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Richard G. Pestell, MD, PhD, MBBS, MD (Hon Causa), FACP, FRACP
Director, Kimmel Cancer Center, Thomas Jefferson University
Associate Dean, Cancer Programs, Jefferson Medical College
Vice President, Oncology Services, Thomas Jefferson University Hospital
233 S. 10th Street, Bluemle Life Science Building, Room 1050
Philadelphia,PA 19107, USA
Tel: (215) 503-5692
Fax: 215-503-9334

Molecular mechanisms and gene therapy of breast and prostate cancer.

Our research activities focus o­n understanding the mechanisms governing cell-cycle regulated gene transcription and the role of these proteins in tumorigenesis and differentiation. The cyclin D1 gene encodes a regulatory subunit of a holoenzyme that phosphorylates and inactivates the tumor suppressor protein pRB (retinoblastoma protein) resulting in release of the pRB binding proteins and transcription factors, E2Fs. Several cyclin dependent kinase inhibitors (CDKI), p16/p19 block this activity of cyclin D1. Cyclin D1 plays a critical role in tumorigenesis and differentiation.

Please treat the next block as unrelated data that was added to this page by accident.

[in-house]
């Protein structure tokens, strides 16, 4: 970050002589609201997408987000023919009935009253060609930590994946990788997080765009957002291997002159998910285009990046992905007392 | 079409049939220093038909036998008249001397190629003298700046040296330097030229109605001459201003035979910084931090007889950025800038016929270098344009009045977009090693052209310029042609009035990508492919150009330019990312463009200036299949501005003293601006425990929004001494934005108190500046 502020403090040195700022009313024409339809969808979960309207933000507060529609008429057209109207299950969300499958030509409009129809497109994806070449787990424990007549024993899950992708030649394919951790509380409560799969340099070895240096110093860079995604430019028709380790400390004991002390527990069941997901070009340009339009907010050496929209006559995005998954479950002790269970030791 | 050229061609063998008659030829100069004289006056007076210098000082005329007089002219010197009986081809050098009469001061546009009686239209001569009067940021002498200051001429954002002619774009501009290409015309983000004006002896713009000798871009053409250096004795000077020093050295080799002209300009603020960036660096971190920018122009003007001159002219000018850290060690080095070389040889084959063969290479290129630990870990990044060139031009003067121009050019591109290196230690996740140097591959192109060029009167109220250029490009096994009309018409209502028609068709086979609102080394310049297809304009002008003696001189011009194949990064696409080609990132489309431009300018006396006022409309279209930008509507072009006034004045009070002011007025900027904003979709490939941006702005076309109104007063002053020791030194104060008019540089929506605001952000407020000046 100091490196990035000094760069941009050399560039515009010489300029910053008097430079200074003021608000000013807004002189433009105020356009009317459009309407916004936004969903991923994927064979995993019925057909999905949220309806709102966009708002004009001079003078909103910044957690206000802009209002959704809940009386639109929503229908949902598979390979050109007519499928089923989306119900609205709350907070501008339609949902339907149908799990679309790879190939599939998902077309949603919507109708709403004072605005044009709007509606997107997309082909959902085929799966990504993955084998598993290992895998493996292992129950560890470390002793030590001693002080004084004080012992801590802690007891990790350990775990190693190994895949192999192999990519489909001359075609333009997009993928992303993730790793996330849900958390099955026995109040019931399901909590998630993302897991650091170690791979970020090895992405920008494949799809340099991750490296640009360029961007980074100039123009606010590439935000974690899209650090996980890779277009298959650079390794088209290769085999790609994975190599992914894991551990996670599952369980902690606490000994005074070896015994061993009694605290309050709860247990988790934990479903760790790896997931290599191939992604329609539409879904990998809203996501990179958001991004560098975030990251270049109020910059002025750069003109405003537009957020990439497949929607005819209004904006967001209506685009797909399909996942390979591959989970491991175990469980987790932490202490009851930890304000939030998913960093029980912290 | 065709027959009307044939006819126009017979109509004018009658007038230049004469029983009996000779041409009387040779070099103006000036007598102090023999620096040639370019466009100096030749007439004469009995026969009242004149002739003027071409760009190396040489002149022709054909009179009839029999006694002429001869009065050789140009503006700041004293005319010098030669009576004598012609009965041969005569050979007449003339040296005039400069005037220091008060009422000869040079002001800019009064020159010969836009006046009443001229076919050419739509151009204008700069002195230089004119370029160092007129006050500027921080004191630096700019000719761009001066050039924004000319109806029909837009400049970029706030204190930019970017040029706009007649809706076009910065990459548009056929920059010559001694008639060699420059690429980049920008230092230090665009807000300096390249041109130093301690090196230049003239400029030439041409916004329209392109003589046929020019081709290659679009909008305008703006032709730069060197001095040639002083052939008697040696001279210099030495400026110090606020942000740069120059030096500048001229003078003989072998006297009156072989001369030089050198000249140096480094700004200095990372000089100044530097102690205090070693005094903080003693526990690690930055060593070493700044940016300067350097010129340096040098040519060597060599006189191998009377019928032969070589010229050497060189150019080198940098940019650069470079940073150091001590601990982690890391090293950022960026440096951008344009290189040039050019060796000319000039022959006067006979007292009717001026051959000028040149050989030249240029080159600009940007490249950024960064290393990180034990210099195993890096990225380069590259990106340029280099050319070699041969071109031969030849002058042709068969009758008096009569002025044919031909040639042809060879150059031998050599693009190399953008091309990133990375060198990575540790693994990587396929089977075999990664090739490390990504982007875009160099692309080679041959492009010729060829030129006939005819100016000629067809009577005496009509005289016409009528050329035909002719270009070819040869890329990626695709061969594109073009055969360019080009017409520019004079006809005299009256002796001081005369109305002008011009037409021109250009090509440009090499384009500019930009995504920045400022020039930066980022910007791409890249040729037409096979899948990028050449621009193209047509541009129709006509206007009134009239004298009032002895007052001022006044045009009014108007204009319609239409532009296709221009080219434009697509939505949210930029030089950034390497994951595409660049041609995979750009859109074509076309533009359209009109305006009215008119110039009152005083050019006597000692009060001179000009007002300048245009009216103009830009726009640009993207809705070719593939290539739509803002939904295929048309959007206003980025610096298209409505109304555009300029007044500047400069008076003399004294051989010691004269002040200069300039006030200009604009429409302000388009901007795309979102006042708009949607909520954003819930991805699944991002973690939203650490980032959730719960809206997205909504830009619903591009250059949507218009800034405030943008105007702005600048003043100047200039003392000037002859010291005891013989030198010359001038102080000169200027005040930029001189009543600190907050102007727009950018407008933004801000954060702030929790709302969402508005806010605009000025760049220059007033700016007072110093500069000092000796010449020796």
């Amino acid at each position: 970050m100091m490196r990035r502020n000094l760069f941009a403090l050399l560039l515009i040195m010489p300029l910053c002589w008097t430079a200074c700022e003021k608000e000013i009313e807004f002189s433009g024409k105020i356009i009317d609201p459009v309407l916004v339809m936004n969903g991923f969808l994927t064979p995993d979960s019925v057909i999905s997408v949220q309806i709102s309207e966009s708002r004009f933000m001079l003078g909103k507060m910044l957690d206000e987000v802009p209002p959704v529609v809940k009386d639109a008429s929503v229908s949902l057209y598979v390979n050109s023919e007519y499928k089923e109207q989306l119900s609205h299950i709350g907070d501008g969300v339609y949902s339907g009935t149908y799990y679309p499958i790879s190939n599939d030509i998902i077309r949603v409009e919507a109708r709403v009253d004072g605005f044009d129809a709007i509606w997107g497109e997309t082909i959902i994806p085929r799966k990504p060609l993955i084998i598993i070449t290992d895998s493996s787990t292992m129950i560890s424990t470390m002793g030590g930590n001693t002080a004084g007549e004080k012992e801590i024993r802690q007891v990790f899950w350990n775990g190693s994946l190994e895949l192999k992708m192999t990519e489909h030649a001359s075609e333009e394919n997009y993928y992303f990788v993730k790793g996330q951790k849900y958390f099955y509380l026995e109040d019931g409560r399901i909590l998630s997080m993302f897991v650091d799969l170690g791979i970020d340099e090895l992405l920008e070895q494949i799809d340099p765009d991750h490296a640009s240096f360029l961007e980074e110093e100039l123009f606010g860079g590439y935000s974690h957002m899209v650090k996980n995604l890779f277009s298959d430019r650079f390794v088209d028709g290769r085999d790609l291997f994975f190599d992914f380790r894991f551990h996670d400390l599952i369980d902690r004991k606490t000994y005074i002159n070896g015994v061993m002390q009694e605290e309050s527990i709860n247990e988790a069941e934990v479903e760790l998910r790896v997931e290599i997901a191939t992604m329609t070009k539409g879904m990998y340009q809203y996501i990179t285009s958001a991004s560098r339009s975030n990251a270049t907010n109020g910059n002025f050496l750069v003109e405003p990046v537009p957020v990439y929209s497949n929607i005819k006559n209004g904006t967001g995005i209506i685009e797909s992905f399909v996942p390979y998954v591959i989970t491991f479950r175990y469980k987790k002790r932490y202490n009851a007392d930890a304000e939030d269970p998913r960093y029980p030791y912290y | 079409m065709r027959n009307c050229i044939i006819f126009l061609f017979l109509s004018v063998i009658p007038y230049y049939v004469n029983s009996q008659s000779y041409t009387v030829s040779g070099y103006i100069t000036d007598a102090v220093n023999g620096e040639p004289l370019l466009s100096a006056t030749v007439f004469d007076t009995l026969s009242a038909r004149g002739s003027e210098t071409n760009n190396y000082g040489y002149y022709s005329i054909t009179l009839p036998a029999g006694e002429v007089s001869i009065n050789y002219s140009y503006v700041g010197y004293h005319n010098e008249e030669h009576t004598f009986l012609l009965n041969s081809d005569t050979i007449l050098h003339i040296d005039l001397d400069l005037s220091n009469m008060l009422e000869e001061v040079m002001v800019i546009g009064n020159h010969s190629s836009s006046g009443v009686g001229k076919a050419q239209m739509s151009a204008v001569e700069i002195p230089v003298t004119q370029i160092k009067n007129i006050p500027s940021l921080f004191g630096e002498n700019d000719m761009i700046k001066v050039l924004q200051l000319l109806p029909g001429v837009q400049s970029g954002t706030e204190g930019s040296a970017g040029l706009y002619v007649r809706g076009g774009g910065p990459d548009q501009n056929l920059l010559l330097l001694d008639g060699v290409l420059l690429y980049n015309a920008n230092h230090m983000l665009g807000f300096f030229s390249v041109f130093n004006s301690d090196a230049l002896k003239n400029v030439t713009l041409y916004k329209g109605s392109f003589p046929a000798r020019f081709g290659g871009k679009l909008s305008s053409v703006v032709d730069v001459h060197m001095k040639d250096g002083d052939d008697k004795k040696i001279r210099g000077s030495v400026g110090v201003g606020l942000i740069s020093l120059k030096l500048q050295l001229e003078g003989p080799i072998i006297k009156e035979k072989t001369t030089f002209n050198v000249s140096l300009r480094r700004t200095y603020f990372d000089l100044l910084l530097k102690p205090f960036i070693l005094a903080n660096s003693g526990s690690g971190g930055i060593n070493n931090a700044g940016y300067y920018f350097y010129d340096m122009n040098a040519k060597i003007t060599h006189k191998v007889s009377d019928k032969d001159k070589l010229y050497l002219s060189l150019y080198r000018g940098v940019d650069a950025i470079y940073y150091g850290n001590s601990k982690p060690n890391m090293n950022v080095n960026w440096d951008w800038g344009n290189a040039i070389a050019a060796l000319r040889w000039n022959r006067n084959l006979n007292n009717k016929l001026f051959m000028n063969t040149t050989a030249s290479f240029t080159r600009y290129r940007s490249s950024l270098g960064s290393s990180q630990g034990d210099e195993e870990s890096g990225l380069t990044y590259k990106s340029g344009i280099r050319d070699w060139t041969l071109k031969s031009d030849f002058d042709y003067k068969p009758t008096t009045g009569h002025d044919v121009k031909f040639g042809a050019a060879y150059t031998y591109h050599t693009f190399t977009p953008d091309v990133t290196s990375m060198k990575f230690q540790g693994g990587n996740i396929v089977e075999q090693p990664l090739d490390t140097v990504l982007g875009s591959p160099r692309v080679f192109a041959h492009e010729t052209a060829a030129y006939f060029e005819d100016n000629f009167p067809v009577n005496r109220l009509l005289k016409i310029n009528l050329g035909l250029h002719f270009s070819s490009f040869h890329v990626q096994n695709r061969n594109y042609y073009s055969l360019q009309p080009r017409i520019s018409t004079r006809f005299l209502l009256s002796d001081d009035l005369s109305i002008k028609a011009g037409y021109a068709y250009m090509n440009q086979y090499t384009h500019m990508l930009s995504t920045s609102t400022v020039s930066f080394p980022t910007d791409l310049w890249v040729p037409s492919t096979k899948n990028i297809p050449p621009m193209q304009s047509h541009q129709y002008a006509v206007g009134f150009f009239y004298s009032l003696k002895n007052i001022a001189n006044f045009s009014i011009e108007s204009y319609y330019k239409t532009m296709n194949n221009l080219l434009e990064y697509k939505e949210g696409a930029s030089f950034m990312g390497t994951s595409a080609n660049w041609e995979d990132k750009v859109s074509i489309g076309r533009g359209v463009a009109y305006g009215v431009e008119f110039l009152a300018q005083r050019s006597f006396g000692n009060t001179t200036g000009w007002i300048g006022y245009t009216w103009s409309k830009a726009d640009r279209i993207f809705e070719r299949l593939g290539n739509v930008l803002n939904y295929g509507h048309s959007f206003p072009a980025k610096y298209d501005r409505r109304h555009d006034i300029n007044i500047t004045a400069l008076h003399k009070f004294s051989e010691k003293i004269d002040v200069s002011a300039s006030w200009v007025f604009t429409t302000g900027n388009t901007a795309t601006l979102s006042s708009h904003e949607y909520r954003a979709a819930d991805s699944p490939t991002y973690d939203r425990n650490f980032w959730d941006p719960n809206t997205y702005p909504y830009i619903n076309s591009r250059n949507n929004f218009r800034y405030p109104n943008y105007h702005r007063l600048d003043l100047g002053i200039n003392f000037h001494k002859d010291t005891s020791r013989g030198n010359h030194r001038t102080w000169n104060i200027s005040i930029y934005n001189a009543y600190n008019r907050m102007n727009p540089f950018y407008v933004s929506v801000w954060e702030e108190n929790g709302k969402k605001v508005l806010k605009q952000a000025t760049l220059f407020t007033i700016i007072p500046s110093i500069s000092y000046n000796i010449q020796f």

Because the abundance of the cyclin D1 gene is rate-limiting in progression through the cell-cycle in cells that contain the pRB protein, we have delineated the molecular mechanisms regulating the cyclin D1 gene. We demonstrated that cyclin D1 kinase (CDK) activity and cyclin D1 promoter activity is induced by o­ncogenes (p21ras, Rac, dbl, v-src, Neu-also known as ErbB-2), growth factors and G-protein coupled receptors. The transcription factors (E2Fs, JUN/Fos, CREB, ATF2/ETS), coactivators (p300/CBP,Brg/Brm1) and scaffolding proteins (JIP1, caveolins) coordinate this induction.

Using retroviral and lentiviral expression systems we are examining the requirement for specific cyclins and CKI for induction and progression of breast and prostate tumors induced by o­ncogenes. These systems are used to examine treatment synergy with conventional therapies.

We have developed tissue-specific inducible transgenic expression systems and are using this transgenic approach to examine the role of cyclin D1, the CDKI in breast and prostate cancer.

Using knockout mice we are examining the role of CDKI in breast cancer induced by specific oncogenes and synergy with conventional therapies.